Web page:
Q: If Will hadn't been available for you, for example, if he signed with another team in the off-season, would you have bothered running a third car? And was it the fact that you could get Will in it that is what pushed you into doing this?
TIM CINDRIC: Well, we knew that we had certain -- to be honest, I hadn't really thought about that. And probably not real prepared to speculate on how that would have all turned out. But, had we not been able to, we've had obviously people approach us, wanting to know if this doesn't work out, could they bring funding to run a third car with us. And the answer to that would be the same answer we've had for years that we don't really have any interest in taking our focus away from the two guys we already have.
It's a known quantity in a lot of ways. Obviously, there are a lot of tracks that Will didn't go to this past year or he's been to but hasn't had success at. But he's shown us that given a good car, he can be successful at tracks that he wasn't successful previously. So we knew that we were in step with Will. We knew that, yeah, he wasn't in a position to sign with anybody here for a little while. So our focus was completely on getting this deal done. If it didn't get done, it probably wasn't going to happen in terms of a three-car team next year anyway.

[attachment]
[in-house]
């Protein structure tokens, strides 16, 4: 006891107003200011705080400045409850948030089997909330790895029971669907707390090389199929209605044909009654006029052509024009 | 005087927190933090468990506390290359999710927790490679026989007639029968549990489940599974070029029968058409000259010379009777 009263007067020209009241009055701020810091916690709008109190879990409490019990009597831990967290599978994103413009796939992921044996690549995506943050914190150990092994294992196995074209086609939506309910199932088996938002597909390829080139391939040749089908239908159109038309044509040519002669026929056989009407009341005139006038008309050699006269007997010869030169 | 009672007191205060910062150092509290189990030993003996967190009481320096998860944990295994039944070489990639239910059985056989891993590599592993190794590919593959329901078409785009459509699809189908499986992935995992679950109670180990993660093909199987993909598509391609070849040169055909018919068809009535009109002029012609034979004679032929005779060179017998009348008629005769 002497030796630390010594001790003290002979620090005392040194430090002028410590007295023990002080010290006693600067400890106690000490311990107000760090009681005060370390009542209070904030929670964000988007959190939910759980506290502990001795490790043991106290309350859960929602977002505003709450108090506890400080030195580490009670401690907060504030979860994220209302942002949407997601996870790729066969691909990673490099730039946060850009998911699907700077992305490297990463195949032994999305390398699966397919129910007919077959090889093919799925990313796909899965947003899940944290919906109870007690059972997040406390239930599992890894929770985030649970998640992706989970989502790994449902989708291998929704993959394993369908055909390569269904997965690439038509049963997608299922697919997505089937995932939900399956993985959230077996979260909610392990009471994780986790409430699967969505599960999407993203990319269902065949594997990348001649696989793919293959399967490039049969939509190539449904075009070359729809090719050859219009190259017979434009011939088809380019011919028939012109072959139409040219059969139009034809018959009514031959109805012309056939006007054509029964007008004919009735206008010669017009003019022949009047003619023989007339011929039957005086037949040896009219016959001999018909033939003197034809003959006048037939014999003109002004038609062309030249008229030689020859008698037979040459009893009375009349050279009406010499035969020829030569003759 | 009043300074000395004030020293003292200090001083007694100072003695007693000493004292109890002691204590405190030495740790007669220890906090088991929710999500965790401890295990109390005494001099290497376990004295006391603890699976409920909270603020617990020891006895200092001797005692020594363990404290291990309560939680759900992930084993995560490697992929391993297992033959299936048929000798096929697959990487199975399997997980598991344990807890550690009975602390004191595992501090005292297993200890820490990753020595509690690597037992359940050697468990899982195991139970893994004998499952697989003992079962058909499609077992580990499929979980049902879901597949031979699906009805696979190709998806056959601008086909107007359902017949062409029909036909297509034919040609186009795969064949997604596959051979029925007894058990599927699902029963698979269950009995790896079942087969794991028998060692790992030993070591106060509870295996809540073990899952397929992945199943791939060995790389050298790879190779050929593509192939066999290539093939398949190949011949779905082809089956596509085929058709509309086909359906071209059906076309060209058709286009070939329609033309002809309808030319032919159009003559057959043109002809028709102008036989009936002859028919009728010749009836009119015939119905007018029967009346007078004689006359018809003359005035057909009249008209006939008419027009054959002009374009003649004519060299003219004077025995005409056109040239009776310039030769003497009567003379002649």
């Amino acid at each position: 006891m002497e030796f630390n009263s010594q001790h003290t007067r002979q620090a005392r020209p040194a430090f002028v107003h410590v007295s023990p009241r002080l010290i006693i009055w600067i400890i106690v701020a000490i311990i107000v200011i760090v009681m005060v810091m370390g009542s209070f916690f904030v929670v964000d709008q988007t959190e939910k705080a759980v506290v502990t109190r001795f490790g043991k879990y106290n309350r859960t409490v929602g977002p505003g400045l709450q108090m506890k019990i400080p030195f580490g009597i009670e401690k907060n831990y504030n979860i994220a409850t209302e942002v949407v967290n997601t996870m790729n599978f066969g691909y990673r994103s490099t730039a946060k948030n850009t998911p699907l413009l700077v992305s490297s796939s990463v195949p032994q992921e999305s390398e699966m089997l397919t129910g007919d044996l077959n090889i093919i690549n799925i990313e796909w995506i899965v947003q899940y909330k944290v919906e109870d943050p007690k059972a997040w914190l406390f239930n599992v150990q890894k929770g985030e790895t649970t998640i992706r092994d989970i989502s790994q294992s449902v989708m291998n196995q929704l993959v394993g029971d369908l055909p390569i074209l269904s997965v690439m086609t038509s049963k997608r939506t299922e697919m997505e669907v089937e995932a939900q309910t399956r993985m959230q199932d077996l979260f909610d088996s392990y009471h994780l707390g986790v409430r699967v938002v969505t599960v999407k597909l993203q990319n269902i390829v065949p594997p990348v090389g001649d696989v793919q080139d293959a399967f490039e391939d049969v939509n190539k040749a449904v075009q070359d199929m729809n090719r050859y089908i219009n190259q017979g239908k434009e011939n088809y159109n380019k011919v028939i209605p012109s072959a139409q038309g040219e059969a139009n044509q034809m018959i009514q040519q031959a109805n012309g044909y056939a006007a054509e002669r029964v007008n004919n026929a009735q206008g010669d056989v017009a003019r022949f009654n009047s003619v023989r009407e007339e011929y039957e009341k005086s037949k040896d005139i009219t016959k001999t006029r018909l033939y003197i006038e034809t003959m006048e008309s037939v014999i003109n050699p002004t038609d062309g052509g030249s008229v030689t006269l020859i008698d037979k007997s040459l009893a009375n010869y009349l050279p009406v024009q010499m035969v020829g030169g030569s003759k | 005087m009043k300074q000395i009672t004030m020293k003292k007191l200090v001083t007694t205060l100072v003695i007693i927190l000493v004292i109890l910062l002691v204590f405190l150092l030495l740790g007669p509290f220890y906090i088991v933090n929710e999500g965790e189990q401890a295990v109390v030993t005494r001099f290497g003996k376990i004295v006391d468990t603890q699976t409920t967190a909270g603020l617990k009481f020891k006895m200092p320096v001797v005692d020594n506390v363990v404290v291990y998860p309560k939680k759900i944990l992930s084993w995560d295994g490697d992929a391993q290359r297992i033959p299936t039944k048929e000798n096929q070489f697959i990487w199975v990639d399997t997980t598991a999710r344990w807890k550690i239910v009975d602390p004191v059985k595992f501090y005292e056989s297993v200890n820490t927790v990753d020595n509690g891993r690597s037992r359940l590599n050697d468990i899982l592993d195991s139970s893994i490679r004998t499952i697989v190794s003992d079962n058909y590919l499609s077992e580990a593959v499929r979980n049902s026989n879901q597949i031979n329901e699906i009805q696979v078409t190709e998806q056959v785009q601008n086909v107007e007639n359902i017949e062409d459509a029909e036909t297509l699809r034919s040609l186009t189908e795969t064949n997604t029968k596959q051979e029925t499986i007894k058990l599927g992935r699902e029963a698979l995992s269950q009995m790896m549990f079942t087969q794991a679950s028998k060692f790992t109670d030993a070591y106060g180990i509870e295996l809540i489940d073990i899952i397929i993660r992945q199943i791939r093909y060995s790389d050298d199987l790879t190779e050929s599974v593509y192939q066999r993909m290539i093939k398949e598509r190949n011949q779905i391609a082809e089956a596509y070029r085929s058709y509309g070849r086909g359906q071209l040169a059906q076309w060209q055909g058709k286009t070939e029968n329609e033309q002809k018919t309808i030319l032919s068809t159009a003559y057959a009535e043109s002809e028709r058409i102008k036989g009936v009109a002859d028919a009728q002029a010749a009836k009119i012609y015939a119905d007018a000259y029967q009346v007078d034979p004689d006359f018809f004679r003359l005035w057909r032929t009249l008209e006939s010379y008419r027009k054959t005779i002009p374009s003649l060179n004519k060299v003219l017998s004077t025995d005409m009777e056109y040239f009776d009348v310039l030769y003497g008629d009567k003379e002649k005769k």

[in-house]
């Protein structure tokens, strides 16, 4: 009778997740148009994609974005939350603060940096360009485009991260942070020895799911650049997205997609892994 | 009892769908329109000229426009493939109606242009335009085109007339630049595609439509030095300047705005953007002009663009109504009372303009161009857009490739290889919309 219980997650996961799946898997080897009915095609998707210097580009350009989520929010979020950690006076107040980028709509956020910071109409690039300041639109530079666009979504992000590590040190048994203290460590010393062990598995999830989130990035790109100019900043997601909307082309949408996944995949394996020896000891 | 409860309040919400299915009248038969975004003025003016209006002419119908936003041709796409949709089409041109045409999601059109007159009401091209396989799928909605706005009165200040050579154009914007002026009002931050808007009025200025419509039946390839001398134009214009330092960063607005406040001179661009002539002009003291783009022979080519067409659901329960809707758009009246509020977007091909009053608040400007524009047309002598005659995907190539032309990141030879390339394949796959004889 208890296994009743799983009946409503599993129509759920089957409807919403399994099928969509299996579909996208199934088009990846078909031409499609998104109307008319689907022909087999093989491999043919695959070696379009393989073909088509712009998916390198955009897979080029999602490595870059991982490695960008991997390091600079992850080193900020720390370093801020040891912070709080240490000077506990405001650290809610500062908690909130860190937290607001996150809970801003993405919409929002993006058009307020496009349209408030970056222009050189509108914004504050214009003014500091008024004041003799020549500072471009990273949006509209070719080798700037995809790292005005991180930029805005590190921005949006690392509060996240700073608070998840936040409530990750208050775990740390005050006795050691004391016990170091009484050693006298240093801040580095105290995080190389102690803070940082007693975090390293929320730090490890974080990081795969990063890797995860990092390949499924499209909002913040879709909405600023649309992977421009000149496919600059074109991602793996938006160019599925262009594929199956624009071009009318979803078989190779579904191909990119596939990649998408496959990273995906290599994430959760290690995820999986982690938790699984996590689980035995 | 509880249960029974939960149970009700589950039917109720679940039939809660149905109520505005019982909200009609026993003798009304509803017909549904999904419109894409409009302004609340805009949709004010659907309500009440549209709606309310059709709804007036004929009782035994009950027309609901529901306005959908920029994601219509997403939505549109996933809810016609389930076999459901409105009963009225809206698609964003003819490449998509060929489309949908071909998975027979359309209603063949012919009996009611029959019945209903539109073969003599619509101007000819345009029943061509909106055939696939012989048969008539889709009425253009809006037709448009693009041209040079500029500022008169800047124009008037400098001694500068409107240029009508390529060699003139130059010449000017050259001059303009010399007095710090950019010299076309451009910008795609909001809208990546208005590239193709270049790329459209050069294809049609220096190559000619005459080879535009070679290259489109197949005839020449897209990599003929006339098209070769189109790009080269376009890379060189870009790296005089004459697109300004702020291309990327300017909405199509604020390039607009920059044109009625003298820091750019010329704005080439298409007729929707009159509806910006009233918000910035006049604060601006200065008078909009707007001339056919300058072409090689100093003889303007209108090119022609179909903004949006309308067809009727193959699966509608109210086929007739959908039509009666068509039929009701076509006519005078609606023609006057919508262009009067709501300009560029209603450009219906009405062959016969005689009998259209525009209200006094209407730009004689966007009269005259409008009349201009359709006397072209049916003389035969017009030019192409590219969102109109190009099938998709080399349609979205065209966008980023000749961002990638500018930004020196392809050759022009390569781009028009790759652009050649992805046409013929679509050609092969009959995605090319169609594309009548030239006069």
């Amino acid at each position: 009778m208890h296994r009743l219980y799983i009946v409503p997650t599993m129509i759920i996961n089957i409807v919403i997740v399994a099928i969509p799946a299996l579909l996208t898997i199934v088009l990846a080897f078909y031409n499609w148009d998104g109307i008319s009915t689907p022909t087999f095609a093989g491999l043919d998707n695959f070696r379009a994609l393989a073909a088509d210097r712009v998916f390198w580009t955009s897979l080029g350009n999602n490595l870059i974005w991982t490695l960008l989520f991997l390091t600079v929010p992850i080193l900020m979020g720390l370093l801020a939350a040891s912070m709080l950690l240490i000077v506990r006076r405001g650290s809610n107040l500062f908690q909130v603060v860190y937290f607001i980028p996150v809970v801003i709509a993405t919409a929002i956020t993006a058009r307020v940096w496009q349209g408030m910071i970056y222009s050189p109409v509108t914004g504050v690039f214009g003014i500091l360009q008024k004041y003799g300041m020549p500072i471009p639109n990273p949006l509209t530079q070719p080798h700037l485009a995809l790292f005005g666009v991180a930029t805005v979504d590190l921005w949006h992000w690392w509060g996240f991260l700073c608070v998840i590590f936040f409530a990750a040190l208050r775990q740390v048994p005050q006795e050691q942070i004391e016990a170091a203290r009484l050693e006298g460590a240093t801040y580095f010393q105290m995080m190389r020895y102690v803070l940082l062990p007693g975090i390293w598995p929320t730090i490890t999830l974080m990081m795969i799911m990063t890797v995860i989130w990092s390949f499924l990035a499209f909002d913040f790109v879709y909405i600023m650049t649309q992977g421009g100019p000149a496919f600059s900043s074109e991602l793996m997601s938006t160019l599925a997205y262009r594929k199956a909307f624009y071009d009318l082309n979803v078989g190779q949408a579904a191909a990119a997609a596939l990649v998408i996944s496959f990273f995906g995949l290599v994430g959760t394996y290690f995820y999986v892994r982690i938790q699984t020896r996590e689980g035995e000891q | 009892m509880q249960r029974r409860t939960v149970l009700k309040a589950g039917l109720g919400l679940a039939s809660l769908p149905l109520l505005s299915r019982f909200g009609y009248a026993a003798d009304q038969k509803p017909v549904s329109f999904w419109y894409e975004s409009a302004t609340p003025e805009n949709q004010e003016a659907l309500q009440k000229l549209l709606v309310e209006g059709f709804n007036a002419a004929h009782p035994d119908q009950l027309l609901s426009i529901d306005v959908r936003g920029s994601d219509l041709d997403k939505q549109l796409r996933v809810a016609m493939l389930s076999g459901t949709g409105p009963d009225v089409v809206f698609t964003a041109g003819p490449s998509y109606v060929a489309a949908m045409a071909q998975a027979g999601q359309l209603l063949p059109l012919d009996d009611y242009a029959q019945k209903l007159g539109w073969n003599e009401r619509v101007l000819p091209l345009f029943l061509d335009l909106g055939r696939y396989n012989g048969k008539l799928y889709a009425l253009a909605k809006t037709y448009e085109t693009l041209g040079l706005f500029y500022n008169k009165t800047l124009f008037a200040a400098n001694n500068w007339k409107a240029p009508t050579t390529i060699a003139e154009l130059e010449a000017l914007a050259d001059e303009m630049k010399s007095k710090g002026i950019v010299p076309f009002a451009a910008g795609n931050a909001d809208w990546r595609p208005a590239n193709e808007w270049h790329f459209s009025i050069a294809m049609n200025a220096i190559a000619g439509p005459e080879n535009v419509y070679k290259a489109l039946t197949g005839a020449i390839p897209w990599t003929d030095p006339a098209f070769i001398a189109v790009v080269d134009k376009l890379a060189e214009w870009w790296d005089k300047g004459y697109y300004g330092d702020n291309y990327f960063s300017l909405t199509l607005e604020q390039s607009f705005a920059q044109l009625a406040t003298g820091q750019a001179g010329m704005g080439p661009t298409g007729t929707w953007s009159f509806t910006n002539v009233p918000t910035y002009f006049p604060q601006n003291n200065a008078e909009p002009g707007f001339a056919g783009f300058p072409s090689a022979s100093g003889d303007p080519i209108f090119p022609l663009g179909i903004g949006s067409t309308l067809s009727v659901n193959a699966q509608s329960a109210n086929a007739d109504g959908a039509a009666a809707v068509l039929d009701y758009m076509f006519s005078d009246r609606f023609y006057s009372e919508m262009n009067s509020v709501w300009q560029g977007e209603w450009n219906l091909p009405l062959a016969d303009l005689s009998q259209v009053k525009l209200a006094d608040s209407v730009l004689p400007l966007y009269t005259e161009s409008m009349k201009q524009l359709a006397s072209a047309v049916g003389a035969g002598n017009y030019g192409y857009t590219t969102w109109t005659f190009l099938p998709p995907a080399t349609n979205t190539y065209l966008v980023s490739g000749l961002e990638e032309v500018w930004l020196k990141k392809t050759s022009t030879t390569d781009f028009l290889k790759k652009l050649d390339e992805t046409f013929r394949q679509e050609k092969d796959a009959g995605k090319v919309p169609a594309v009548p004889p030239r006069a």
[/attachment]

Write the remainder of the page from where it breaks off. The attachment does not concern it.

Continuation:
Q: Will you be looking to improve your performance on ovals? Do you expect that racing is where you most need to learn the smarts of racing for a team like Penske?
WILL POWER: Yeah, it is, actually. It's something that I haven't had as much experience as I have on road courses. Of course the sport's all about experience and are beyond the two (ovals) that I did do this year, I cracked up on it. And you know it made a big difference having a good team and a good car under you. It gives you a lot of confidence. I know I'll continually have to work on it. And I couldn't be in a better place to learn. So I expect to be running up in the front from the very beginning. There is definitely a place that I'll focus hard on.